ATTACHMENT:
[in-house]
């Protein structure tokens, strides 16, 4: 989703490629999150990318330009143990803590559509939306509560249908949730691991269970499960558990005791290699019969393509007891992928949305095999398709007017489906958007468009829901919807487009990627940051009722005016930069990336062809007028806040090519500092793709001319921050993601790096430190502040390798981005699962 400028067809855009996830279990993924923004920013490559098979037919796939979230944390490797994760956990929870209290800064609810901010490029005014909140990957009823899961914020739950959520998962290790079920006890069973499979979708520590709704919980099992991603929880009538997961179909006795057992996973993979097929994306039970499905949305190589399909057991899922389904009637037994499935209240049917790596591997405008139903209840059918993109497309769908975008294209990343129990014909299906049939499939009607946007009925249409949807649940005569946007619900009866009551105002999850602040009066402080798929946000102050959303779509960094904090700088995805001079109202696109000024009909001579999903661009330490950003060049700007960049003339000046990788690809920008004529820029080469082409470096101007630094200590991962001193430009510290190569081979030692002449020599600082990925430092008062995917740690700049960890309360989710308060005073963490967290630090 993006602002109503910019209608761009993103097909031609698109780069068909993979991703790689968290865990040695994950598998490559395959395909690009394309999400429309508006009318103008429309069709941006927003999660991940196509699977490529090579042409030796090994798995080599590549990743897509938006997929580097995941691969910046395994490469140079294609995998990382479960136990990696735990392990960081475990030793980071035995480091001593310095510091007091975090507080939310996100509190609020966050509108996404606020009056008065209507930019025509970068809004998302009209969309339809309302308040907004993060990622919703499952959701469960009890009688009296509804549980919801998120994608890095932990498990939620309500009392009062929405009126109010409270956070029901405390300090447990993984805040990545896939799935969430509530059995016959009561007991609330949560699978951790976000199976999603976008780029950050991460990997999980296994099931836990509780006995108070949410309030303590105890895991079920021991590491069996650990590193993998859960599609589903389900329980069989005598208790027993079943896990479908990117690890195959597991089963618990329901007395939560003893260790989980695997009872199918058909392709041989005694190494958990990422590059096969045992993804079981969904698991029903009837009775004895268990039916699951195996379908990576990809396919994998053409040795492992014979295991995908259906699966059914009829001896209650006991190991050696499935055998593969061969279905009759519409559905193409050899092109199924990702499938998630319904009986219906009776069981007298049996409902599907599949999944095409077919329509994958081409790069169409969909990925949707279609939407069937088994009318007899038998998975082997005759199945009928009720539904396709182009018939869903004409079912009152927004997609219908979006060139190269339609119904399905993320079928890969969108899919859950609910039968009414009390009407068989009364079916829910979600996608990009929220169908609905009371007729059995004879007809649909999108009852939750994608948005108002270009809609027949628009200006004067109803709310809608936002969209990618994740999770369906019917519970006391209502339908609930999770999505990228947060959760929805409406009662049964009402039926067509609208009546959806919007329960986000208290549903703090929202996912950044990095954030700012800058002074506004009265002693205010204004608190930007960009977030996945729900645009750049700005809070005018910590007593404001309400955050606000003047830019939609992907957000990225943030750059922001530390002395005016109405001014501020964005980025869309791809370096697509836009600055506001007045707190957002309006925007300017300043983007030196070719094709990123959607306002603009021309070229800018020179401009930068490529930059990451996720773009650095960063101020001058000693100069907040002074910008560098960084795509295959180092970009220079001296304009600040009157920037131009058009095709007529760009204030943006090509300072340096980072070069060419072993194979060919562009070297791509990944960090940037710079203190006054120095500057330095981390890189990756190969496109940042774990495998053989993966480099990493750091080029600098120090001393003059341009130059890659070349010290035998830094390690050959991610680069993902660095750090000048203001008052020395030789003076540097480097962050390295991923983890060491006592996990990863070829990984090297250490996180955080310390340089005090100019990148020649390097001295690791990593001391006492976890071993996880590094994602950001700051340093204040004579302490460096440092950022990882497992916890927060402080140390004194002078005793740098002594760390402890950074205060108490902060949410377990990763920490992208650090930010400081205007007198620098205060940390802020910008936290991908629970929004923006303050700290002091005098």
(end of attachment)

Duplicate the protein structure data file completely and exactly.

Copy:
[in-house]
């Protein structure tokens, strides 16, 4: 989703490629999150990318330009143990803590559509939306509560249908949730691991269970499960558990005791290699019969393509007891992928949305095999398709007017489906958007468009829901919807487009990627940051009722005016930069990336062809007028806040090519500092793709001319921050993601790096430190502040390798981005699962 400028067809855009996830279990993924923004920013490559098979037919796939979230944390490797994760956990929870209290800064609810901010490029005014909140990957009823899961914020739950959520998962290790079920006890069973499979979708520590709704919980099992991603929880009538997961179909006795057992996973993979097929994306039970499905949305190589399909057991899922389904009637037994499935209240049917790596591997405008139903209840059918993109497309769908975008294209990343129990014909299906049939499939009607946007009925249409949807649940005569946007619900009866009551105002999850602040009066402080798929946000102050959303779509960094904090700088995805001079109202696109000024009909001579999903661009330490950003060049700007960049003339000046990788690809920008004529820029080469082409470096101007630094200590991962001193430009510290190569081979030692002449020599600082990925430092008062995917740690700049960890309360989710308060005073963490967290630090 993006602002109503910019209608761009993103097909031609698109780069068909993979991703790689968290865990040695994950598998490559395959395909690009394309999400429309508006009318103008429309069709941006927003999660991940196509699977490529090579042409030796090994798995080599590549990743897509938006997929580097995941691969910046395994490469140079294609995998990382479960136990990696735990392990960081475990030793980071035995480091001593310095510091007091975090507080939310996100509190609020966050509108996404606020009056008065209507930019025509970068809004998302009209969309339809309302308040907004993060990622919703499952959701469960009890009688009296509804549980919801998120994608890095932990498990939620309500009392009062929405009126109010409270956070029901405390300090447990993984805040990545896939799935969430509530059995016959009561007991609330949560699978951790976000199976999603976008780029950050991460990997999980296994099931836990509780006995108070949410309030303590105890895991079920021991590491069996650990590193993998859960599609589903389900329980069989005598208790027993079943896990479908990117690890195959597991089963618990329901007395939560003893260790989980695997009872199918058909392709041989005694190494958990990422590059096969045992993804079981969904698991029903009837009775004895268990039916699951195996379908990576990809396919994998053409040795492992014979295991995908259906699966059914009829001896209650006991190991050696499935055998593969061969279905009759519409559905193409050899092109199924990702499938998630319904009986219906009776069981007298049996409902599907599949999944095409077919329509994958081409790069169409969909990925949707279609939407069937088994009318007899038998998975082997005759199945009928009720539904396709182009018939869903004409079912009152927004997609219908979006060139190269339609119904399905993320079928890969969108899919859950609910039968009414009390009407068989009364079916829910979600996608990009929220169908609905009371007729059995004879007809649909999108009852939750994608948005108002270009809609027949628009200006004067109803709310809608936002969209990618994740999770369906019917519970006391209502339908609930999770999505990228947060959760929805409406009662049964009402039926067509609208009546959806919007329960986000208290549903703090929202996912950044990095954030700012800058002074506004009265002693205010204004608190930007960009977030996945729900645009750049700005809070005018910590007593404001309400955050606000003047830019939609992907957000990225943030750059922001530390002395005016109405001014501020964005980025869309791809370096697509836009600055506001007045707190957002309006925007300017300043983007030196070719094709990123959607306002603009021309070229800018020179401009930068490529930059990451996720773009650095960063101020001058000693100069907040002074910008560098960084795509295959180092970009220079001296304009600040009157920037131009058009095709007529760009204030943006090509300072340096980072070069060419072993194979060919562009070297791509990944960090940037710079203190006054120095500057330095981390890189990756190969496109940042774990495998053989993966480099990493750091080029600098120090001393003059341009130059890659070349010290035998830094390690050959991610680069993902660095750090000048203001008052020395030789003076540097480097962050390295991923983890060491006592996990990863070829990984090297250490996180955080310390340089005090100019990148020649390097001295690791990593001391006492976890071993996880590094994602950001700051340093204040004579302490460096440092950022990882497992916890927060402080140390004194002078005793740098002594760390402890950074205060108490902060949410377990990763920490992208650090930010400081205007007198620098205060940390802020910008936290991908629970929004923006303050700290002091005098």